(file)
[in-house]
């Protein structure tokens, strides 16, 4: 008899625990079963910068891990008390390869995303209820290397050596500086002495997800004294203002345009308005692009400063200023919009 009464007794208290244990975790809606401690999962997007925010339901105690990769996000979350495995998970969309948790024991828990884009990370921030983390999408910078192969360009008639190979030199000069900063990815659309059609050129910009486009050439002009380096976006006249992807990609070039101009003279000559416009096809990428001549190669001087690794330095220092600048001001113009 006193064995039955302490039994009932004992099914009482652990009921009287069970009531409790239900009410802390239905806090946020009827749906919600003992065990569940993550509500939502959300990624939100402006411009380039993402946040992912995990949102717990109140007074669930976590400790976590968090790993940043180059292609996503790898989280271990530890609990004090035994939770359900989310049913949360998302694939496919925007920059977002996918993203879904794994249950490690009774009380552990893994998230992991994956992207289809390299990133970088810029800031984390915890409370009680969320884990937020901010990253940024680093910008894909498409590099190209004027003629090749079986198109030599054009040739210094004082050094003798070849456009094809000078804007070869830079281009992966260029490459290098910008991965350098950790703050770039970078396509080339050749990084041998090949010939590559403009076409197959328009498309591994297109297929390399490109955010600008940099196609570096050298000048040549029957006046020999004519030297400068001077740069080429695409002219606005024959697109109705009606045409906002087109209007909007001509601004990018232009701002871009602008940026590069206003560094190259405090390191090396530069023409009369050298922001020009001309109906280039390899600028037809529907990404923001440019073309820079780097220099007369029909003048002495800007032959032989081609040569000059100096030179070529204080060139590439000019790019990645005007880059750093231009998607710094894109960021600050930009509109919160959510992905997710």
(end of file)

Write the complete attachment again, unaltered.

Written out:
[in-house]
């Protein structure tokens, strides 16, 4: 008899625990079963910068891990008390390869995303209820290397050596500086002495997800004294203002345009308005692009400063200023919009 009464007794208290244990975790809606401690999962997007925010339901105690990769996000979350495995998970969309948790024991828990884009990370921030983390999408910078192969360009008639190979030199000069900063990815659309059609050129910009486009050439002009380096976006006249992807990609070039101009003279000559416009096809990428001549190669001087690794330095220092600048001001113009 006193064995039955302490039994009932004992099914009482652990009921009287069970009531409790239900009410802390239905806090946020009827749906919600003992065990569940993550509500939502959300990624939100402006411009380039993402946040992912995990949102717990109140007074669930976590400790976590968090790993940043180059292609996503790898989280271990530890609990004090035994939770359900989310049913949360998302694939496919925007920059977002996918993203879904794994249950490690009774009380552990893994998230992991994956992207289809390299990133970088810029800031984390915890409370009680969320884990937020901010990253940024680093910008894909498409590099190209004027003629090749079986198109030599054009040739210094004082050094003798070849456009094809000078804007070869830079281009992966260029490459290098910008991965350098950790703050770039970078396509080339050749990084041998090949010939590559403009076409197959328009498309591994297109297929390399490109955010600008940099196609570096050298000048040549029957006046020999004519030297400068001077740069080429695409002219606005024959697109109705009606045409906002087109209007909007001509601004990018232009701002871009602008940026590069206003560094190259405090390191090396530069023409009369050298922001020009001309109906280039390899600028037809529907990404923001440019073309820079780097220099007369029909003048002495800007032959032989081609040569000059100096030179070529204080060139590439000019790019990645005007880059750093231009998607710094894109960021600050930009509109919160959510992905997710």